Keeping Trim

| 21 Feb 2012 | 10:48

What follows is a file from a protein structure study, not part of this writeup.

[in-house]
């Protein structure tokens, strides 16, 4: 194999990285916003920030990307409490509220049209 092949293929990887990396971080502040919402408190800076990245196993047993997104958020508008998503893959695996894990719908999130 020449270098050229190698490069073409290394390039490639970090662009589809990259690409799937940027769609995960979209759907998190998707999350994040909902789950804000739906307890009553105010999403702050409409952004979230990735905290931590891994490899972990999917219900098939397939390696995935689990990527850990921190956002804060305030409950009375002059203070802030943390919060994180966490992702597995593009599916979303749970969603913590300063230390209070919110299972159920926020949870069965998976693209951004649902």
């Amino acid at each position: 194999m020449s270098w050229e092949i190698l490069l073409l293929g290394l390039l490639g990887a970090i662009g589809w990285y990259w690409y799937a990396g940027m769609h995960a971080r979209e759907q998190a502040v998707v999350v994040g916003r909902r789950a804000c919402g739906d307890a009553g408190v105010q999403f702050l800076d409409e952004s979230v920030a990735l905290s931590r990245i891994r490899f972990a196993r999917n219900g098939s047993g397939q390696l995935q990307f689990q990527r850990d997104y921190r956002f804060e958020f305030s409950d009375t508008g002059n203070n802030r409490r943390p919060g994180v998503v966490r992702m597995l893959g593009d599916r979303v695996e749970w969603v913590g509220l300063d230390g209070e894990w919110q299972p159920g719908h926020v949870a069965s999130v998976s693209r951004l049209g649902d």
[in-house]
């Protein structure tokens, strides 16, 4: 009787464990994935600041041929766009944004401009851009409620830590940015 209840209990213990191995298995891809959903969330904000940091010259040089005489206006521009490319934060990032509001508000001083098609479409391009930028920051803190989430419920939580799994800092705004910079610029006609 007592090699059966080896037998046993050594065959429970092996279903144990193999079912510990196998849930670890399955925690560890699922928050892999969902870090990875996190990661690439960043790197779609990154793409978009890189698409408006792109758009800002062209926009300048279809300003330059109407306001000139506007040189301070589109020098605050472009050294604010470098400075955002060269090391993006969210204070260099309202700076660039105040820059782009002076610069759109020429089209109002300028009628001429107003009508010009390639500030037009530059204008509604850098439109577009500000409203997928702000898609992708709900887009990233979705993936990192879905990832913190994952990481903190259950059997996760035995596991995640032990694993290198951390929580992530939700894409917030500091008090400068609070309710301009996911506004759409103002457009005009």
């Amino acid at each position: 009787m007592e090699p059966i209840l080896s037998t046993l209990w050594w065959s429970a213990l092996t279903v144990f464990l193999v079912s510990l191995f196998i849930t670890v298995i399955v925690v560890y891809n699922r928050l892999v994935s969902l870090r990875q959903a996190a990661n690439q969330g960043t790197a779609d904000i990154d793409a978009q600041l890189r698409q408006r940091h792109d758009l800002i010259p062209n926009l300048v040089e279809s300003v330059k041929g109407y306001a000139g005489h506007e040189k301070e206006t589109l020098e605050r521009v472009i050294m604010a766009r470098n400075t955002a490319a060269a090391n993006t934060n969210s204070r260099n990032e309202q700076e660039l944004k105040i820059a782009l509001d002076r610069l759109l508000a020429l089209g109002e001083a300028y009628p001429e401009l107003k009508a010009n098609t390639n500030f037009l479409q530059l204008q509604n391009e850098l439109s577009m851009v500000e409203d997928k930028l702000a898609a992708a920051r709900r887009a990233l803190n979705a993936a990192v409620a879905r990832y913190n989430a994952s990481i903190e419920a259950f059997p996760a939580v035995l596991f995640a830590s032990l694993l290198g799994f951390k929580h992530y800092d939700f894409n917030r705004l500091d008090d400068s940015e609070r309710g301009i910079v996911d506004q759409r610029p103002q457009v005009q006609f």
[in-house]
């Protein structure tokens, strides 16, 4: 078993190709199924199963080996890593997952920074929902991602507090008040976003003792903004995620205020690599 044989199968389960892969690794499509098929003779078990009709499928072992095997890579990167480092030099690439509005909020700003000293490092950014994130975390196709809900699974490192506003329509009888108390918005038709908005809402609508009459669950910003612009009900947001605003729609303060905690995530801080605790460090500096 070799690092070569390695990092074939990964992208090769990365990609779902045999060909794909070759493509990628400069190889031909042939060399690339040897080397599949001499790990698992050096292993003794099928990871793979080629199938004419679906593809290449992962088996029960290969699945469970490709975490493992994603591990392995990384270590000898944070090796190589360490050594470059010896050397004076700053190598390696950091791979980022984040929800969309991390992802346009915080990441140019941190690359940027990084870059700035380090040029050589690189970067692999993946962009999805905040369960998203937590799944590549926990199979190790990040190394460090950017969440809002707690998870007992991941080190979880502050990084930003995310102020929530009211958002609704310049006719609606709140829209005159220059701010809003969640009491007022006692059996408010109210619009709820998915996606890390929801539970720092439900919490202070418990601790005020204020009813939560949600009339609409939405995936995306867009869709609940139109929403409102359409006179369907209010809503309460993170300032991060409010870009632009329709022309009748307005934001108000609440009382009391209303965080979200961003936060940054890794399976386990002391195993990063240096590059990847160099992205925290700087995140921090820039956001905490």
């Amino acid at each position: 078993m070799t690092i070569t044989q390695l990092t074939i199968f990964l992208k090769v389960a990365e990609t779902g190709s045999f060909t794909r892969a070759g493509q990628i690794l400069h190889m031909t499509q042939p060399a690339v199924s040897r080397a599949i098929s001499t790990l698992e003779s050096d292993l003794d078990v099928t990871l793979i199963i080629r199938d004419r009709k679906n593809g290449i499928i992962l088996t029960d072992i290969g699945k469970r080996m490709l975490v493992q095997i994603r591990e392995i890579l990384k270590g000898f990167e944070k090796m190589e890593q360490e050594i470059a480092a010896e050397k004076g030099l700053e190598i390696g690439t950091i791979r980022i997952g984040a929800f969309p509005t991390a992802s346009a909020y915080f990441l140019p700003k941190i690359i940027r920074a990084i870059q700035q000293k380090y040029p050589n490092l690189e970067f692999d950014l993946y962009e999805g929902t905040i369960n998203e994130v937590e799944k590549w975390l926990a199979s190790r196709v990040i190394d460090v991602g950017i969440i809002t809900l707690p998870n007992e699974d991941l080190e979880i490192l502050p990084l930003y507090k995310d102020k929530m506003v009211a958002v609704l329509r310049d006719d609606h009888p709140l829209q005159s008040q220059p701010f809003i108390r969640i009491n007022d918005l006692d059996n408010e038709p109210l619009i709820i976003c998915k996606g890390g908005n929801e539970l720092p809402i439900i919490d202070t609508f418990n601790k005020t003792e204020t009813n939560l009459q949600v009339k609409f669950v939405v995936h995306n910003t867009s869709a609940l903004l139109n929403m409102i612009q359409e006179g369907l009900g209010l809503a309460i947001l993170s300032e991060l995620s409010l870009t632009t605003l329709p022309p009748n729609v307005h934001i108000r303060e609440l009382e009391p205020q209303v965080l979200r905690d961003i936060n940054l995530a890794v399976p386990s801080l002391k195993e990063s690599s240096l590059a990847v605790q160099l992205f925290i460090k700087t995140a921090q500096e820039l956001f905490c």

Franklin-For years, the old familiar barber-pole was the hallmark of small-town life. The blue and red stripes spiraling up and down the white pole were synonymous with small town and small talk. The barber shop was the neighborhood establishment where you would go to get the local news and gossip about anything that might be going on in town. Now, with the rapidly changing pace of life, population booms and shifts and the introduction of larger chain businesses, the small-town barber shop is a disappearing landmark. Becoming nothing more than a ghost in a town, the loss of the historical barber shop threatens a great loss to the history of a town itself. Barber shops, such as Franklin Borough's Postas Barber Shop on Rutherford Avenue near its intersection with Main Street, have been family run and operated for generations, seeing towns change from small tight-knit communities with a single chief industry to larger commercial areas. John Postas, the current owner of Postas Barber Shop, inherited the shop from his grandfather in 1994. Prior to taking over, Postas cut hair with his grandfather for about a year. The shop was first opened in the 1920's, and in those days would stay open until 10 or 11 p.m. to accommodate the third-shift miners in the Franklin mines. But miners weren't the only clientele to frequent Postas Barber Shop. One regular visitor was New York Yankee's pitcher and Augusta native Russ Van Atta, who pitched for the Yankees from 1933-35 and died in 1986 in Andover. Van Atta's son still gets his own hair cut at Postas. When asked why he went into the business of cutting hair, Postas says, "I saw an opportunity to own my own business, to be able to set my own hours, and I like being around people." With Route 23 bringing ever more newcomers to Sussex County and Franklin, Postas has gotten to see more people. "Its gone from a small-town to what it is now," he says. "It's good and bad, the more people, the more business, but you kind of lose that small-town atmosphere that it had when I was growing up." The shop itself hasn't changed much. "Everything in the shop is original and working … even the cash register," says Postas, pointing out the antique, red leather barber chairs and old photos on the wall. "We still get a few of the old timers that are left in town, that haven't passed away, that either myself or my grandfather are probably the only people that ever cut their hair… it's kind of nice." If he ever has children of his own, Postas would like to keep the barber shop the small family business that it has been for three generations.